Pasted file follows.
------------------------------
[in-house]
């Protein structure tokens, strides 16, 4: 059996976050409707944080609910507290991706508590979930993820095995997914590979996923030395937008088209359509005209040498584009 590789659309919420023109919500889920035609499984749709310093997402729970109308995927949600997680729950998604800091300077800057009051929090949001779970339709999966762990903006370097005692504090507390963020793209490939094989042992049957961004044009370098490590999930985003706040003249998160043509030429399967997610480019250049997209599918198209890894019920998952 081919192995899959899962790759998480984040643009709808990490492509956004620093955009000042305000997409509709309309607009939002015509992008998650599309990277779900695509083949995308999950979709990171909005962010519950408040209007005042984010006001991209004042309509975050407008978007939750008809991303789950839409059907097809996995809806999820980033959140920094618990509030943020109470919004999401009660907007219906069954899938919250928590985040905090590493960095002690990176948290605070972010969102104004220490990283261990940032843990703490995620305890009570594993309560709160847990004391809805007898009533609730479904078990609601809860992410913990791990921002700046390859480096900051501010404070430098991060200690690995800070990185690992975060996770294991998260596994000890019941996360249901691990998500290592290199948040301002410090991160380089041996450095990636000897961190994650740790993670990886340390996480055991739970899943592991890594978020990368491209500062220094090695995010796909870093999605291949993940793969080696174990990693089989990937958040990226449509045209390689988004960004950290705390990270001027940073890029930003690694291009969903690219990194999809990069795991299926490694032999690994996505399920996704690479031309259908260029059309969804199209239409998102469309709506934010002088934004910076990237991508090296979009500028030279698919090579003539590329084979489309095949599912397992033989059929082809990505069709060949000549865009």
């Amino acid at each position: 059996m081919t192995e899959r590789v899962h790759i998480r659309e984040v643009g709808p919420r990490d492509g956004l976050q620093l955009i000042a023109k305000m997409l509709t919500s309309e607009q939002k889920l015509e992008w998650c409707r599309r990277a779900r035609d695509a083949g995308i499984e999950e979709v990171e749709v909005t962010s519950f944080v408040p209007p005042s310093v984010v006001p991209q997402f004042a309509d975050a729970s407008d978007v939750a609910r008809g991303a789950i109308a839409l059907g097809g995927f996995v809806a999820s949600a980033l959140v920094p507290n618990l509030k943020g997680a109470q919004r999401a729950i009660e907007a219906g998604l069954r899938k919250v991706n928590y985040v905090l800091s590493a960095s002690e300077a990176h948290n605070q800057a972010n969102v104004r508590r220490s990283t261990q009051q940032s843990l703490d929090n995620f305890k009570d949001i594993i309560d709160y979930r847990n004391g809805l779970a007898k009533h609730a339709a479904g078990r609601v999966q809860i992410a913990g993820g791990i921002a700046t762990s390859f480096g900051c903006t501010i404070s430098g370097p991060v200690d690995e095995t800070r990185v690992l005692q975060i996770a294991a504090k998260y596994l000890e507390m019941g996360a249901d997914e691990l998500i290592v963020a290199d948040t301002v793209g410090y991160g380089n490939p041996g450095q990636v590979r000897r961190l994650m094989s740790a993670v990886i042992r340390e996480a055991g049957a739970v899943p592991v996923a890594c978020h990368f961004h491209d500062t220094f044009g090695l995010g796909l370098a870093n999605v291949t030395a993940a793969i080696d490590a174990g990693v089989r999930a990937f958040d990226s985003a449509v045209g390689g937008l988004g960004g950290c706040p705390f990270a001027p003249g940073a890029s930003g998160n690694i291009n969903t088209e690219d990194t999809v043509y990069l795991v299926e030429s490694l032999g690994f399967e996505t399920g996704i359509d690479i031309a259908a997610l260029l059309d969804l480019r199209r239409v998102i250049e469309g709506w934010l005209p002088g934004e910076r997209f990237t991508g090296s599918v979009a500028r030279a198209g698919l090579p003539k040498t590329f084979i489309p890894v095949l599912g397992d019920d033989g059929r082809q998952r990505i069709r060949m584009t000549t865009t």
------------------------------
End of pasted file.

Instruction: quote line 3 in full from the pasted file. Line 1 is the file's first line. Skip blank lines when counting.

């Amino acid at each position: 059996m081919t192995e899959r590789v899962h790759i998480r659309e984040v643009g709808p919420r990490d492509g956004l976050q620093l955009i000042a023109k305000m997409l509709t919500s309309e607009q939002k889920l015509e992008w998650c409707r599309r990277a779900r035609d695509a083949g995308i499984e999950e979709v990171e749709v909005t962010s519950f944080v408040p209007p005042s310093v984010v006001p991209q997402f004042a309509d975050a729970s407008d978007v939750a609910r008809g991303a789950i109308a839409l059907g097809g995927f996995v809806a999820s949600a980033l959140v920094p507290n618990l509030k943020g997680a109470q919004r999401a729950i009660e907007a219906g998604l069954r899938k919250v991706n928590y985040v905090l800091s590493a960095s002690e300077a990176h948290n605070q800057a972010n969102v104004r508590r220490s990283t261990q009051q940032s843990l703490d929090n995620f305890k009570d949001i594993i309560d709160y979930r847990n004391g809805l779970a007898k009533h609730a339709a479904g078990r609601v999966q809860i992410a913990g993820g791990i921002a700046t762990s390859f480096g900051c903006t501010i404070s430098g370097p991060v200690d690995e095995t800070r990185v690992l005692q975060i996770a294991a504090k998260y596994l000890e507390m019941g996360a249901d997914e691990l998500i290592v963020a290199d948040t301002v793209g410090y991160g380089n490939p041996g450095q990636v590979r000897r961190l994650m094989s740790a993670v990886i042992r340390e996480a055991g049957a739970v899943p592991v996923a890594c978020h990368f961004h491209d500062t220094f044009g090695l995010g796909l370098a870093n999605v291949t030395a993940a793969i080696d490590a174990g990693v089989r999930a990937f958040d990226s985003a449509v045209g390689g937008l988004g960004g950290c706040p705390f990270a001027p003249g940073a890029s930003g998160n690694i291009n969903t088209e690219d990194t999809v043509y990069l795991v299926e030429s490694l032999g690994f399967e996505t399920g996704i359509d690479i031309a259908a997610l260029l059309d969804l480019r199209r239409v998102i250049e469309g709506w934010l005209p002088g934004e910076r997209f990237t991508g090296s599918v979009a500028r030279a198209g698919l090579p003539k040498t590329f084979i489309p890894v095949l599912g397992d019920d033989g059929r082809q998952r990505i069709r060949m584009t000549t865009t």